Everything is bigger in Texas, under the Lone Star. Real estate is as Texan as Oil & Gas, with even ranches here that are larger than some states. What recently struck me was the discovery that, according to the Bureau of Economic Analysis and National Association of Realtors, Texas Real Estate accounts for roughly 14% of the State Domestic Product. 14% of everything the State produces is a result of land, development, residential and commercial, construction, and related growth from ground to big sky.
Compare that with Oil & Gas, which is actually only 15% of the Texas economy, and you start to wonder why everyone still thinks of Texas first and often only as oil.
On the Convergence of Industry
We’ve said nothing yet of tech and though Texas’ role in technology is substantial throughout the world, through brands like AT&T, Dell, and Texas Instruments, Texas is generally considered a Tech industry in a generic sense. With Texas Instruments Texas even in name, I’d bet you couldn’t find an average person on the street who can tell you why Texas technology for any other than generic reasons: low cost of doing business, a lot of talent, healthy economy. That, rather than the home of the Search, PC, or Mobile industries, Texas merely is tech, with Dallas and Austin leading a path as tech oriented cities (… let’s not belabor the recent Uber debate coming out of Austin which is trying to refute that).
Wherein is Texas’ dominance in innovation?
Innovation of course is born of the convergence of invention and market. Innovation without a market is merely invention and inventions sold can build businesses but rarely transform industries. It’s the culture and market of an ecosystem that turns businesses into economies through industry.
Somewhat confusing thought no? Think of it in the context an industry in another world. S. California and the film industry. Ever wonder why and how Los Angeles came to drive the culture of Western world for the past century? Why is that the southern region of California of all places, gave birth to Hollywood and why, though we have film studios elsewhere in the world and even brands such as Sundance and Cannes, film is still LA?
The first noted instance of photographs capturing and reproducing motion were thanks to Eadweard Muybridge in Palo Alto, California (interesting… where we often first think of technology, no?). Thus, California! But no, it’s not so simple. Thomas Edison was among the first to produce a machine to do this, the kinetoscope, by way of New Jersey and as a result, at one time, Fort Lee, New Jersey was the motion picture capital of America. The cities and towns on the Hudson River and Hudson Palisades offered land at costs considerably less than New York City across the river and benefited greatly as a result of the phenomenal growth of the film industry at the turn of the 20th century.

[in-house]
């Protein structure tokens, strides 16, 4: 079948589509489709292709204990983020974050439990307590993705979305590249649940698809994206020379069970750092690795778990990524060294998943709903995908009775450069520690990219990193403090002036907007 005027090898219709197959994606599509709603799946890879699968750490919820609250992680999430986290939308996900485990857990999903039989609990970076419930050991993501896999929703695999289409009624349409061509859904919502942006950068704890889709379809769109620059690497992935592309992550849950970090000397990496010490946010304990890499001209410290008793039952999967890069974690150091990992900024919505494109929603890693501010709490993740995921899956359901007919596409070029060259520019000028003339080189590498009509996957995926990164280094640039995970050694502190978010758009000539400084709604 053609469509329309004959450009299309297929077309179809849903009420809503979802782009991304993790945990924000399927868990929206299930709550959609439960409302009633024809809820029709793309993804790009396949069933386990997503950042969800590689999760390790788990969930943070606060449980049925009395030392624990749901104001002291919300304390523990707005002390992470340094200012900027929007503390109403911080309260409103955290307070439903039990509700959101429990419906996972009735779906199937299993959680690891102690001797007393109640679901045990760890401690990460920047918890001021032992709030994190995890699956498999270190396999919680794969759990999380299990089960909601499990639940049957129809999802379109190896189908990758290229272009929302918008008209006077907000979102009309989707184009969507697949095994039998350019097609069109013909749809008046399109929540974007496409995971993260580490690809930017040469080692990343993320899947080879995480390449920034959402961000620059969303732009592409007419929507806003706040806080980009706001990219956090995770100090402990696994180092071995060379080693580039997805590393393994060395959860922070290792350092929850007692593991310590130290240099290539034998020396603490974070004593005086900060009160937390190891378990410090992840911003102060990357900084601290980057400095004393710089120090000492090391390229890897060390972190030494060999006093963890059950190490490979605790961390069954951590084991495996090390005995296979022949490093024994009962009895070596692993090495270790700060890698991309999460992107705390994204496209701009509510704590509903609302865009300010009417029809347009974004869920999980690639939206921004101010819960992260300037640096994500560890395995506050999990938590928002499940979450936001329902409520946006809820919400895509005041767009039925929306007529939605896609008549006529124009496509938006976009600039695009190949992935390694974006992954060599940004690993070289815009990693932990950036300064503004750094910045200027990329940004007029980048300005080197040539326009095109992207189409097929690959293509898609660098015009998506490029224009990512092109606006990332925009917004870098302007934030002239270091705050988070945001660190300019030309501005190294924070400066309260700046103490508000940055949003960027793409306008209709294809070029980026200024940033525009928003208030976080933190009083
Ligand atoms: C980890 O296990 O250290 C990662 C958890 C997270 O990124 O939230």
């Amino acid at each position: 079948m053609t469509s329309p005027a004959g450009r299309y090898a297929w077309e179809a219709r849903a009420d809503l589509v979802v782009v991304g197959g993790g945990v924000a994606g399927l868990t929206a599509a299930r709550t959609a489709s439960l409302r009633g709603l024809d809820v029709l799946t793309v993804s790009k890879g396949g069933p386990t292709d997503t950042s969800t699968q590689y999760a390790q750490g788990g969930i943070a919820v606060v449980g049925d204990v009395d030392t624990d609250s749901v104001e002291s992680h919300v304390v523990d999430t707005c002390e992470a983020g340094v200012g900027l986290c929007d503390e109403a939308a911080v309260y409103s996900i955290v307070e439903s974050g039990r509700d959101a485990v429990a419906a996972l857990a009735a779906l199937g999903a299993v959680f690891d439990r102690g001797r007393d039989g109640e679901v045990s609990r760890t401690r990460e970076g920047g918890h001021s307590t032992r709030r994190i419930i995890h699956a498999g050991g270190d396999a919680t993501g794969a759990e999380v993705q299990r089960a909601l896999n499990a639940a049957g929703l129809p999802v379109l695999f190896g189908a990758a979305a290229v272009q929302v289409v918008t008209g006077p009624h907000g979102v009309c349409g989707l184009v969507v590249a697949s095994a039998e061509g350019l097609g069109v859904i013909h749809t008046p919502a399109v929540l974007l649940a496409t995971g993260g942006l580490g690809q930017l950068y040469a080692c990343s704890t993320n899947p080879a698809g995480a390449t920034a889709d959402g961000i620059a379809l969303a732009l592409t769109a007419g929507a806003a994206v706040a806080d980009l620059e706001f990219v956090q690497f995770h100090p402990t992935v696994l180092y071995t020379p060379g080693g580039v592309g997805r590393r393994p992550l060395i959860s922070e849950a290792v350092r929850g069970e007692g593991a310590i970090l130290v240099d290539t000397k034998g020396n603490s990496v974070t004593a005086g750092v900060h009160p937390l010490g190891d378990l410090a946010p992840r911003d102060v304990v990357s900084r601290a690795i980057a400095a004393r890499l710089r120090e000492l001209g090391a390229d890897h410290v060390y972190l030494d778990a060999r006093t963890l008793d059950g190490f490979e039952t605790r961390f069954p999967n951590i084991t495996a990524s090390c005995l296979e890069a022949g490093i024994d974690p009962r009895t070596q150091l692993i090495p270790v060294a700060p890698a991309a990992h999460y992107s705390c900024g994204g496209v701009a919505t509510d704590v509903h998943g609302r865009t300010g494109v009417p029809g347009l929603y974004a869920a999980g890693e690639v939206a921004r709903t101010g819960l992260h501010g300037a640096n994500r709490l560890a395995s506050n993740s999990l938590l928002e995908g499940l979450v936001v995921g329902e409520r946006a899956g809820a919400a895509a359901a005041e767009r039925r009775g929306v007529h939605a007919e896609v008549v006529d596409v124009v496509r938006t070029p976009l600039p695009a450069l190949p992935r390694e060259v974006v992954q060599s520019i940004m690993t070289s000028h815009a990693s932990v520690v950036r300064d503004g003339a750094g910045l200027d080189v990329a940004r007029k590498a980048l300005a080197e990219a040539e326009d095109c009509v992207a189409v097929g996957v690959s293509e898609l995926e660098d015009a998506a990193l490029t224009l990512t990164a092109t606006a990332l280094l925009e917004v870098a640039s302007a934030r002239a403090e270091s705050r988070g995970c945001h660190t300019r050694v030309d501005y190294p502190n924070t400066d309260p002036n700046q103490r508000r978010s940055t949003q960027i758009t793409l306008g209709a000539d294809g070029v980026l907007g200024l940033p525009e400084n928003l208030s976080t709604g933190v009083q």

Film-making began attracting both capital and an innovative workforce, and when the Kalem Company began using Fort Lee in 1907 as a location for filming in the area, other filmmakers quickly followed. In 1909, the Champion Film Company, built the first studio and they were quickly followed by others who either built new studios or who leased facilities in Fort Lee New Jersey.
Thanks to New Jersey, in New York, the Kaufman Astoria Studios in Queens, was built during the silent film era and used by the Marx Brothers and W.C. Fields. The Edison Studios were establised in the Bronx and as film makers began seeking new sets for their stories, major centers of film production grew in Chicago, Florida, Texas, California, and even Cuba.
In many respects, this sounds like the growth of the technology industry from N. California, with the early semiconductor work on the eastern seaboard and in Austin, TX serving as those remote locations. Note though that from that early technology, to epicenter of tech for the better part of the last 30 years, N. California served a dominant role while other locations sprung up like the studios of the film era.
When that changed though, WHY S. California, is that patent wars in the early 20th century (yes, tech patent wars over the camera) pushed producers even further from the New Jersey and New York roots, back by sheer coincidence to the birthplace of the motion picture: California. Entrepreneurs seeking a better market for the development of their trade, fled from regulation toward a less stringent environment. Because of the favorable weather, cultural appeal of reaching the coast, and the varied geography of S. California, Hollywood was born. Take a look at that map, real estate made Hollywood possible.
What on earth does that have to do with Texas?
Regional industry drives economy and such industries are born not of entrepreneurship but market: The proximity of Detroit to midwest shipping enabled the auto industry, the density of and cultures of New York immigrants fostered banking and finance at the point closest to European centers of wealth, New York, the market of LA served our entertainment industry, and Palo Alto gave rise to technology.
Or did it? What technology in particular is it that we’re so inclined to think of as being thanks to Silicon Valley?
“Technology” is a misleading term in the context of grouping like businesses. The wheel, after all, is technology; as is the car, radio, and Uber app. Each though was born in a different part of the world. Everything is in technology so the question we should be asking of Silicon Valley is not why it is our technology industry, because that’s not accurate, but rather WHAT tech oriented industries are significant there? search engines, social networks, internet infrastructure, the PC, etc.
The market of Palo Alto gave rise to much of the technology we know today because of the characteristics of that market: military investment, progressive University system, and relatively wealthy region of the world… thanks in part to the far older industry of gold.